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No. While the Holy Spirit regenerated sinners in the Old Testament, the indwelling of the Spirit in the hearts/lives of believers began at Pentecost. I am a dispensationalist, and I see the church as beginning in Acts 2. I am a progressive, leaky, modified dispensationalist, but even in my compromised form, I cannot imagine any understanding of the uniqueness of the church that simultaneously rejects the uniqueness of Spirit baptism and indwelling. Continue Reading…

I remember the first few times hearing about a heavenly prayer language. Some called it praying, or speaking, in tongues. Not long after coming to faith in Christ, a group of friends took me to a few meetings where this would be happening. We gathered in homes, the forest, and a local church to experience these supposed, Holy-Spirit-induced prayers. What I witnessed was fairly similar: various individuals caught in a trance-like state, speaking, or praying (I wasn’t sure), out loud using non-language noises in somewhat of a repeated fashion. The prayers/noises sounded something like, “Hasha-batta, kala-hasha, nashta-kala, hasha-batta..”

Subsequent to that, others reported that they were having similar experiences during private prayer to God. They said that the Holy Spirit gave them an ability to pray in non-language sounds as a means of infusing their prayers, and encouraged me to seek this out. About one year later, I observed some of the same, a supposed Holy-Spirit-infused prayer language, while attending one of the largest, and most well-known charismatic churches in the nation. These were some of my first experiences with this prayer language phenomena. I soon discovered that it is a widely practiced phenomena (in various forms) both inside and outside Christendom.

I, like many, began to ask: Is this prayer phenomena in Scripture? And, if so, what does Scripture say about it?

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February 1, 2017

Why I Am Not a Buddhist

by Eric Davis
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You hear it often these days in one form or another. “I’m not really religious, but if I was, I would be a Buddhist.” “I don’t believe in organized religion, but I hold to the ideas of Buddhism.” “I’m attracted to Buddhism because it is so peaceful, loving, and free.” It’s becoming increasingly trendy to display Buddhist prayer flags on homes and public places. A form of Buddhism is increasingly embraced in the United States, with an estimated 5-6 million adherents. Notable celebrities, for example, who reportedly hold to Buddhism include George Lucas, Keanu Reeves, Oliver Stone, Angelina Jolie, Brad Pitt, and Mark Zuckerberg.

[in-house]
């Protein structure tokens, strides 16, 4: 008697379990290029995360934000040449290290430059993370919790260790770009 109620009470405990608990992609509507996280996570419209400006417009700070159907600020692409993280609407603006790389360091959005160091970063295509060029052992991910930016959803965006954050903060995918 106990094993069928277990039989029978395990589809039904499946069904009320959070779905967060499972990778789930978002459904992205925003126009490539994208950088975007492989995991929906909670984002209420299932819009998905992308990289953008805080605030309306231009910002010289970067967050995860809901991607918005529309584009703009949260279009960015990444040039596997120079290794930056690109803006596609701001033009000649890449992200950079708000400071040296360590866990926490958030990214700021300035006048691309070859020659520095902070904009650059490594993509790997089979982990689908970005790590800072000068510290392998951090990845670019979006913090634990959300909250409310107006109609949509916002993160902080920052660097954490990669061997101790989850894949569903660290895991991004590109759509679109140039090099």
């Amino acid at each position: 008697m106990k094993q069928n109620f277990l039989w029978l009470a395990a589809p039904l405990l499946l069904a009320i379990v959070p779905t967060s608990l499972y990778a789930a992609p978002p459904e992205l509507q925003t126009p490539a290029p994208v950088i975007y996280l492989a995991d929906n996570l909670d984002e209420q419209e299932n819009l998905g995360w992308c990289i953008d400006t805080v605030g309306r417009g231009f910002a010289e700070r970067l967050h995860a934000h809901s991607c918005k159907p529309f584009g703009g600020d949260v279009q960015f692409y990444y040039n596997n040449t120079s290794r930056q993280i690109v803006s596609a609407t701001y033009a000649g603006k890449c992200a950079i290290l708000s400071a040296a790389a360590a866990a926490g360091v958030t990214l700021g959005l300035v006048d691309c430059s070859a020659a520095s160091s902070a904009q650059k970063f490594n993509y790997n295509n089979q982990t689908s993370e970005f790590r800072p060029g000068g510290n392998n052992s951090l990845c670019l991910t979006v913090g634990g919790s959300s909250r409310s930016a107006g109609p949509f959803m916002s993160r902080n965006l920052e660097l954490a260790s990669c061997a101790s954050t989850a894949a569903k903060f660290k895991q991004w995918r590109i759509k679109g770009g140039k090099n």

Before getting into the reasons why I am not a Buddhist, a brief summary of Buddhism is necessary.

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trump tower protestWith President Donald J. Trump’s inauguration behind him a dilemma faces those who marched on Trump Tower waving signs that declared “NOT MY PRESIDENT.” They can either submit to the reality ushered in by the inauguration day—that Donald Trump is now POTUS—or they can ignore reality and keep protesting.

If they remain at Trump Tower they will look rather pathetic since their target has now moved to his new, blanched digs. If they do show up at the White House it will prove that in some begrudging respect those who aver that he is not their president tacitly concur that he is in fact the president of their country.

At least they have the security blanket of term limits for consolation.

This cognitive dissonance will thrive in the afterglow of the Oxford Dictionary’s party to unveil its word-of-the-year: “post-truth” (which is actually two words, but ignoring that fact is the epitome of post-truth, which makes the choice even edgier).

The same existential crisis loomed heavy over the Jews of Jesus’ day. Here was a man who claimed to be the King of the Jews, the fulfillment of the prophecies that he would rule in power and justice and liberate his people. But he was submissive to authority, happy to pay taxes to Caesar, not looking for any trouble with the Roman oppressors, and generally not very regal in his behavior. He might be their king, but he was not yet the king of their country. Some Jews rejected him outright as “not my king” and others were devoted followers, acknowledging him as their king, and eagerly awaiting the day his kingdom arrived.

So did the kingdom of God come when Jesus came?

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I recently had the privilege of sitting down with David Wheaton on The Christian Worldview radio program to talk about my book, Sanctification: The Christian’s Pursuit of God-Given Holiness. It was a pleasure to be David’s guest and to meditate again on the Bible’s foundational truths concerning the believer’s pursuit of sanctification. I hope our conversation will be edifying to you as well.

 

1:44 – Tell us about your background, how you became a follower of Christ, and what you do now.

4:51 – Can you give us a definition of sanctification?

5:55 – Sanctification is often thought of as follows: “I’m sanctified if I’m doing good things, and not doing sinful things.” Is that accurate?

8:35 – Explain the two pitfalls of Quietism and moralism in the pursuit of sanctification.

15:40 – Why is sanctification so little preached and discussed in the evangelical church? Or is it?

17:57 – What’s the relationship between sanctification and participation in secular culture?

20:33 – Talk briefly about how sanctification is both internal and external.

24:15 – What is the Holy Spirit’s role in sanctification?

25:35-26:40, 30:28-30:47 – How is this command to fix our eyes on Christ the key to pursuing sanctification?

34:19 – One often hears about a “Gospel-centered” approach to sanctification. What does that mean? Is that the same as fixing your eyes on Jesus?

38:08-39:32, 42:29 – Talk about the idea of overcoming sin and temptation by turning our affections toward loving what God loves.